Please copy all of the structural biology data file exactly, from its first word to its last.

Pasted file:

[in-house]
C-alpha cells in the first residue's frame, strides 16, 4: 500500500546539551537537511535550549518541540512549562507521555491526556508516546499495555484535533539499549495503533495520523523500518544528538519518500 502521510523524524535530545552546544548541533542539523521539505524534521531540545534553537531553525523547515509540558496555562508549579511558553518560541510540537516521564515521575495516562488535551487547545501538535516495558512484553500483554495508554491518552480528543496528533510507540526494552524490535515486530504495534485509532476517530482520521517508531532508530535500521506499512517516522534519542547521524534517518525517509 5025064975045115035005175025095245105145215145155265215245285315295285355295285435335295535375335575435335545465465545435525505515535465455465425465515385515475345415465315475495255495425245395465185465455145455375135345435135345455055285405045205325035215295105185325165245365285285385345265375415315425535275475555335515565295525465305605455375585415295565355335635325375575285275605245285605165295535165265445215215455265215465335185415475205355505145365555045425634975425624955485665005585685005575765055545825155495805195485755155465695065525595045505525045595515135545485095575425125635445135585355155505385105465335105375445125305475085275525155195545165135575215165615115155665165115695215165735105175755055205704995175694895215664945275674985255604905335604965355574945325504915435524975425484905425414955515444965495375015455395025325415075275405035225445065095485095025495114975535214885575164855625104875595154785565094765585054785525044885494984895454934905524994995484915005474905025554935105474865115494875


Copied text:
[in-house]
C-alpha cells in the first residue's frame, strides 16, 4: 500500500546539551537537511535550549518541540512549562507521555491526556508516546499495555484535533539499549495503533495520523523500518544528538519518500 502521510523524524535530545552546544548541533542539523521539505524534521531540545534553537531553525523547515509540558496555562508549579511558553518560541510540537516521564515521575495516562488535551487547545501538535516495558512484553500483554495508554491518552480528543496528533510507540526494552524490535515486530504495534485509532476517530482520521517508531532508530535500521506499512517516522534519542547521524534517518525517509 5025064975045115035005175025095245105145215145155265215245285315295285355295285435335295535375335575435335545465465545435525505515535465455465425465515385515475345415465315475495255495425245395465185465455145455375135345435135345455055285405045205325035215295105185325165245365285285385345265375415315425535275475555335515565295525465305605455375585415295565355335635325375575285275605245285605165295535165265445215215455265215465335185415475205355505145365555045425634975425624955485665005585685005575765055545825155495805195485755155465695065525595045505525045595515135545485095575425125635445135585355155505385105465335105375445125305475085275525155195545165135575215165615115155665165115695215165735105175755055205704995175694895215664945275674985255604905335604965355574945325504915435524975425484905425414955515444965495375015455395025325415075275405035225445065095485095025495114975535214885575164855625104875595154785565094765585054785525044885494984895454934905524994995484915005474905025554935105474865115494875